The Future of Mini Drones or MAV’s (Micro Air Vehicles)
Drones have been around for some time but the on-going technological development in advanced engineering is astonishing. Can you imagine a swarm of robotic and autonomous insects?
When you think of mosquitoes, there really aren’t many good things to say. They often carry potentially lethal diseases such as malaria. Mosquitoes are annoying and their bites can be really painful, itchy and irritating.
This is not what Zoologists from the University of Oxford and the Royal Veterinary Hospital in Japan are focusing on though. In fact, they’ve discovered something very interesting.
Through extensive research they have identified two previously unknown aerodynamic tricks the mosquitoes use when flying. Similar to other flying animals, mosquitoes flap their wings to generate rotating vortices which provide lift and herein lie the difference.
Mosquitoes also use never-seen before trailing edge vortices and rotational drag which help increase the amount of lift their narrow wings generate. They align their wings with fluid flow patterns from the previous movements they made – essentially recycling energy.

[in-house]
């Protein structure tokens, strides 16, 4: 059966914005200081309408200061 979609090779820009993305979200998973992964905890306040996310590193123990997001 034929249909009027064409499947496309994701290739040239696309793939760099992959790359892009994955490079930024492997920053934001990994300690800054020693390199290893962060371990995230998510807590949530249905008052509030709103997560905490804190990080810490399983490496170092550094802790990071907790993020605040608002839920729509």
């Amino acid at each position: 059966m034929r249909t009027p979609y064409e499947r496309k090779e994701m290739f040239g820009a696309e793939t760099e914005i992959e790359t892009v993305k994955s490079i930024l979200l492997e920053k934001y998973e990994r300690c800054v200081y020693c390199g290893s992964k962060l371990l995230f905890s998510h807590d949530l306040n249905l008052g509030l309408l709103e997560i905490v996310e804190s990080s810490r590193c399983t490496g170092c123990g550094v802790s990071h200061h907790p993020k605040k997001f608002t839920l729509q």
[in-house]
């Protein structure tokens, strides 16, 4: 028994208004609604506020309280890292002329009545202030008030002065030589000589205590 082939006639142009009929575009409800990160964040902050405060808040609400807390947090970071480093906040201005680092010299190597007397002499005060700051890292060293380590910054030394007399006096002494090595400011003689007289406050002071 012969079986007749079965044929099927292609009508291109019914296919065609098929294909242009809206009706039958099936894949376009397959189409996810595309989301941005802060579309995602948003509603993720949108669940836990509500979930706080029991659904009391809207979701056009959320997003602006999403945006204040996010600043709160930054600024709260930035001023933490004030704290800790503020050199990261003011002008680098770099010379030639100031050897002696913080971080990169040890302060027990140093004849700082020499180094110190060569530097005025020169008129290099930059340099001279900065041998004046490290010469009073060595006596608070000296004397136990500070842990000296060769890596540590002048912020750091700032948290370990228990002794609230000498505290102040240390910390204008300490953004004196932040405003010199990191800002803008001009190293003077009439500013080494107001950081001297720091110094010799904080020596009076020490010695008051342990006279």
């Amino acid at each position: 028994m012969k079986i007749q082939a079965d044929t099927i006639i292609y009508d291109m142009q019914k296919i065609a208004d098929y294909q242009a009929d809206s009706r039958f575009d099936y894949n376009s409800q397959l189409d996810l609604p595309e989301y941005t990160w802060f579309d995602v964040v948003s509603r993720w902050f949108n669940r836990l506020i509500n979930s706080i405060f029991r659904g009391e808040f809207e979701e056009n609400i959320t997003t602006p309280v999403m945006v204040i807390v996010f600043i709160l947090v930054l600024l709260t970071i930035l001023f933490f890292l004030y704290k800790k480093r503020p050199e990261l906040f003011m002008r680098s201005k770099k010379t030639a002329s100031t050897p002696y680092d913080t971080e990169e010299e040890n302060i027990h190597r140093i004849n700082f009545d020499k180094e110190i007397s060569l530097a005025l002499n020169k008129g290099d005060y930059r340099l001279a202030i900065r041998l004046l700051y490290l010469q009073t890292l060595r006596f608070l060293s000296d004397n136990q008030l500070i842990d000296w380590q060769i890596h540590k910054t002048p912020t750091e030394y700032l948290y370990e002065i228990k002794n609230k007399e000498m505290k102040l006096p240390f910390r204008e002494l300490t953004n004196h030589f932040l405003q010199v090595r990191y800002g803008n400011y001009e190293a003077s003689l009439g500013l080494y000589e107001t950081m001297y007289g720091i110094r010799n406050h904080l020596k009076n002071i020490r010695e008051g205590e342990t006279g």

They are difficult to track and this can be attributed to their diminutive size and wings which are longer and narrower than any other flying insects. Amazingly, they can flap their wings around 800 times per second.
Because mosquitoes are so elusive, the team used high-speed photography and 3D computer modelling in a controlled environment to study their unpredictable flight patterns. Eight infrared cameras were filming from different angles recording at 10 000 frames per second and the results were astounding.
The study indicated that the longer, narrower wings of the mosquito can increase lift force which could reduce the cost of flight once implemented in a real-life scenario. This has the potential to greatly aid in the design and development of components for MAV’s or mini drones for commercial use, military applications and in other sectors.
To find out more, take a look at the research paper in Nature. What are your thoughts on the use of drones for military or commercial purposes?